Radio commentator slain in the Philippines
|Publisher||Committee to Protect Journalists|
|Publication Date||7 August 2008|
|Cite as||Committee to Protect Journalists, Radio commentator slain in the Philippines, 7 August 2008, available at: http://www.refworld.org/docid/48a5754623.html [accessed 10 March 2014]|
|Disclaimer||This is not a UNHCR publication. UNHCR is not responsible for, nor does it necessarily endorse, its content. Any views expressed are solely those of the author or publisher and do not necessarily reflect those of UNHCR, the United Nations or its Member States.|
New York, August 7, 2008 – Motorcycle-riding gunmen killed radio commentator Martin Roxas today in the second brutal shooting of a broadcaster in the Philippines this week, according to local and international news reports.
Two men shot Roxas in the back as he drove his motorcycle from DYVR station in Roxas City, on the country's central Panay island, where he worked as a program director and had just concluded his midday show, according to news reports. Police said Roxas died soon afterward at a local hospital from a gunshot wound to his spine, the reports said. Roxas covered political issues in his show and police are investigating his recent coverage. Agence France-Presse quoted a manager at the station's parent network as saying that Roxas had reported recently on a dispute between two local politicians, but did not elaborate.
Dennis Cuesta, a General Santos City radio commentator on Mindanao island in the southern Philippines, remained hospitalized today in a coma after suffering serious head injuries when gunmen on motorcycles shot him Monday. Both Cuesta and Roxas' stations are affiliates of the national broadcasting corporation Radio Mindanao Network. There is no apparent connection between the two shootings.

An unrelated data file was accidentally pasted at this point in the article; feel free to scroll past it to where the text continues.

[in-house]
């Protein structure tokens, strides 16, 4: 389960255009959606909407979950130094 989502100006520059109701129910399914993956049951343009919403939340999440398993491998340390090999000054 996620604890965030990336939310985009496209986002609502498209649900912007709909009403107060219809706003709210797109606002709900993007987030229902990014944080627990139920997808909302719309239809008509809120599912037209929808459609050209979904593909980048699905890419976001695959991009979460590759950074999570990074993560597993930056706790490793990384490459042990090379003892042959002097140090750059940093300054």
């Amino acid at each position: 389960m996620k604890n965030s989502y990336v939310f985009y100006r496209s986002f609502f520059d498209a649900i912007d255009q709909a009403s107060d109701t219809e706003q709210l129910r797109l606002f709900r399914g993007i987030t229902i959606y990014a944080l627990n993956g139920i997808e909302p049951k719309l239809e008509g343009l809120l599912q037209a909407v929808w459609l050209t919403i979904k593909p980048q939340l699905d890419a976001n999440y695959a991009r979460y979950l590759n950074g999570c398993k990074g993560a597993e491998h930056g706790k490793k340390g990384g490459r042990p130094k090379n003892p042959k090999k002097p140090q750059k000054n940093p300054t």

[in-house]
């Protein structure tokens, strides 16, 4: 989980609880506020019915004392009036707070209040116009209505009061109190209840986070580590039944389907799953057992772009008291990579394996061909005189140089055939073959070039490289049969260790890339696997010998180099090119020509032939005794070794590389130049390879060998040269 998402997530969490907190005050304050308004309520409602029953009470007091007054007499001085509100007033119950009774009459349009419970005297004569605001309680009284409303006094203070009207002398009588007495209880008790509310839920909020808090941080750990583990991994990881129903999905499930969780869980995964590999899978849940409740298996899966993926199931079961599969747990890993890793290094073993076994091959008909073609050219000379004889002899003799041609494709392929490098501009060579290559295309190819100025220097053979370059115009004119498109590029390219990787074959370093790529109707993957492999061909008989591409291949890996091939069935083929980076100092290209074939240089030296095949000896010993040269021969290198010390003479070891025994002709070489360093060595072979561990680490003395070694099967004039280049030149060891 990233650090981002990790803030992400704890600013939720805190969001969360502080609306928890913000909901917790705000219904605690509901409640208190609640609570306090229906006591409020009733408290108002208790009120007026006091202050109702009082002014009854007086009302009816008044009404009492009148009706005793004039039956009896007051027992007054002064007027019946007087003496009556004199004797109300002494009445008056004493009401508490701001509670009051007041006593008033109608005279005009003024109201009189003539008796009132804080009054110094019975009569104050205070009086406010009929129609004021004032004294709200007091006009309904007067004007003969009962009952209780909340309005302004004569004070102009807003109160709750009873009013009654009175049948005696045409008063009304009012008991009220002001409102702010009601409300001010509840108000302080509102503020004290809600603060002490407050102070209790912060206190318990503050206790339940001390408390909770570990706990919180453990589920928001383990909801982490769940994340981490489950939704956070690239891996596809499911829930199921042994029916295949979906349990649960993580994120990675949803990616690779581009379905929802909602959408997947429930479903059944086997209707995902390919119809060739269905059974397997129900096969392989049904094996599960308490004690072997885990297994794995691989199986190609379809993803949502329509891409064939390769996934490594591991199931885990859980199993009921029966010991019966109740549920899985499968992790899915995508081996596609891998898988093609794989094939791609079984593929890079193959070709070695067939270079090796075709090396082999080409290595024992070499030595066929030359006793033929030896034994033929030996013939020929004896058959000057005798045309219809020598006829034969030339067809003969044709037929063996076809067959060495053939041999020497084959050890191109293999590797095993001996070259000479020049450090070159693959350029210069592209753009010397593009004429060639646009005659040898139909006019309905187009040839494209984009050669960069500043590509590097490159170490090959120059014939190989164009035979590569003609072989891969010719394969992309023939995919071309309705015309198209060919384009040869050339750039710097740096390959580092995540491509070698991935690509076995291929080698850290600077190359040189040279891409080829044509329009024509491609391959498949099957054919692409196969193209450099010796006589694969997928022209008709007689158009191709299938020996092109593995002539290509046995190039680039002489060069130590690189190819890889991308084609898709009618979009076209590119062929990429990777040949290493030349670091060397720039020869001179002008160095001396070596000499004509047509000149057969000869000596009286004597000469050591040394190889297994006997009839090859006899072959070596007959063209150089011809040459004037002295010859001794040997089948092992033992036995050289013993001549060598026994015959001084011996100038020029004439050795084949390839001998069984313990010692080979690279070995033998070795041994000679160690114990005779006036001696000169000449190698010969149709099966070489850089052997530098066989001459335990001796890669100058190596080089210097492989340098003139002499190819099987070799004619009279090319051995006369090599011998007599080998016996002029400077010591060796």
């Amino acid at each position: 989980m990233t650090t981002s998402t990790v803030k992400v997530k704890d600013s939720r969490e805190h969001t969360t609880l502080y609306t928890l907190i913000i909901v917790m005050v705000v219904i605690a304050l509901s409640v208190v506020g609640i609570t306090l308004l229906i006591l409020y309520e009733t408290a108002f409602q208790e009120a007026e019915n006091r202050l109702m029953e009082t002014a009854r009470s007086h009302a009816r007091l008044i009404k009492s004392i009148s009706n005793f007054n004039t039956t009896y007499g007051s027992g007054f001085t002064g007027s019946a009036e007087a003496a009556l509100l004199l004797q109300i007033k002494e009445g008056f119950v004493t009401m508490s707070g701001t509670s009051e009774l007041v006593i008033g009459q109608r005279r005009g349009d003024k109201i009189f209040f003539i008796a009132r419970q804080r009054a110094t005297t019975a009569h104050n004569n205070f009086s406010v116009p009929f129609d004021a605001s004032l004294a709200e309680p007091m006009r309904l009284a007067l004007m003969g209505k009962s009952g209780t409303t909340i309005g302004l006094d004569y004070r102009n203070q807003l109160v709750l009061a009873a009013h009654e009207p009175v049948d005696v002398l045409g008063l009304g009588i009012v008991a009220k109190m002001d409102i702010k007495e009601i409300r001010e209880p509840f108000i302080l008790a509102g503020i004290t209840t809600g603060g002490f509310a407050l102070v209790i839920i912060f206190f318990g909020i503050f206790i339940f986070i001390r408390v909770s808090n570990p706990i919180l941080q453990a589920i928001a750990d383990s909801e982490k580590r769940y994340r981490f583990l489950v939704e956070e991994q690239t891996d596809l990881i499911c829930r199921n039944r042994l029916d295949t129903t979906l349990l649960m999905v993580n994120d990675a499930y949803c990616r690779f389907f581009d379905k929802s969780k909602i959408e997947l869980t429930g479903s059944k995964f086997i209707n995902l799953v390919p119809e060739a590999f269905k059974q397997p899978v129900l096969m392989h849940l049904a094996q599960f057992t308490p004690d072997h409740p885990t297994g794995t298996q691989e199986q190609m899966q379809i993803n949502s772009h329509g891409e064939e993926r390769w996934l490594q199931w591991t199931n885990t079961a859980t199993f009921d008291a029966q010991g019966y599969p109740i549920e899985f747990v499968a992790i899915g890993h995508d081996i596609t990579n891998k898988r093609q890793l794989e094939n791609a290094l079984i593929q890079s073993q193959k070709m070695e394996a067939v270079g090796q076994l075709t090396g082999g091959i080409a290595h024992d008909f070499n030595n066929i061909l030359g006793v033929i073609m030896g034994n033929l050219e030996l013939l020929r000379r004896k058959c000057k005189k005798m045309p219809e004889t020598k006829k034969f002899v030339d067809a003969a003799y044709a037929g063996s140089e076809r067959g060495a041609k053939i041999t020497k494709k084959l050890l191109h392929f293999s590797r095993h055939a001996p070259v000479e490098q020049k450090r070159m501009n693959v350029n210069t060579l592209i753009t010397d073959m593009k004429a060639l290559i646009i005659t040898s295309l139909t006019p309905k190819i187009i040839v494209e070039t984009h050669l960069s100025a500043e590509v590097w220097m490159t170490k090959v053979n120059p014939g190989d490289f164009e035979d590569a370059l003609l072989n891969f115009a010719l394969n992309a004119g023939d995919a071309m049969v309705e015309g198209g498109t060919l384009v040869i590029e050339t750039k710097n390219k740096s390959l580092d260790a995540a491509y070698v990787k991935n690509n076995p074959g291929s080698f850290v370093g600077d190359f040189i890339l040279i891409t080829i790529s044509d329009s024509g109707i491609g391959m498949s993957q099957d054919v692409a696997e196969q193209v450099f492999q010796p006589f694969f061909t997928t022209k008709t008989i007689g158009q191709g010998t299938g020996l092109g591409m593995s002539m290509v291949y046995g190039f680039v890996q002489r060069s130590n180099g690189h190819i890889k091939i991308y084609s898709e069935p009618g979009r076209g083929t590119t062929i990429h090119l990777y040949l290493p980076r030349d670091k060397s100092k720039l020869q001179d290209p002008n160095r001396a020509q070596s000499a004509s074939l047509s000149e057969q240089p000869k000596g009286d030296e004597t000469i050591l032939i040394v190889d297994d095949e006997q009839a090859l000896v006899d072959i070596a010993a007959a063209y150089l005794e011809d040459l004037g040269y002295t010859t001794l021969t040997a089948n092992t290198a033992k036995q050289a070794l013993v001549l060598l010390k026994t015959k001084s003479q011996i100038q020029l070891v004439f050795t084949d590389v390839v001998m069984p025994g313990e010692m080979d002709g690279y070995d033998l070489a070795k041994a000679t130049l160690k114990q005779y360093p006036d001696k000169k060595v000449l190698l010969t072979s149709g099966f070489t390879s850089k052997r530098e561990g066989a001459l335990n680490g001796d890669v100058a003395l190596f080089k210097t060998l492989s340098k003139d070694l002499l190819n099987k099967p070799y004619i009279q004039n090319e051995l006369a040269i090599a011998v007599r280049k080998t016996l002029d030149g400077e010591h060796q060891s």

"Two attacks against outspoken radio commentators in the space of a week is of grave concern to us and our colleagues in the Philippines," said Elisabeth Witchel, CPJ's Impunity Campaign Coordinator. "For nearly two years, we saw a lull in journalist killings. These two attacks, and the murder of columnist Benefredo Acabal in April, are an alarming sign that violence against Philippine journalists may be on the rise. We send our condolences to Roxas' family and urge authorities to bring justice swiftly."
Police told reporters they are questioning two suspects in Thursday's shooting, local news reports said. Roxas told his colleagues that a group of men attacked him last week, news reports said, but it was not clear if the attack was related to his work or to his murder today.
For more information about journalist murders in the Philippines, see CPJ's impunity campaign.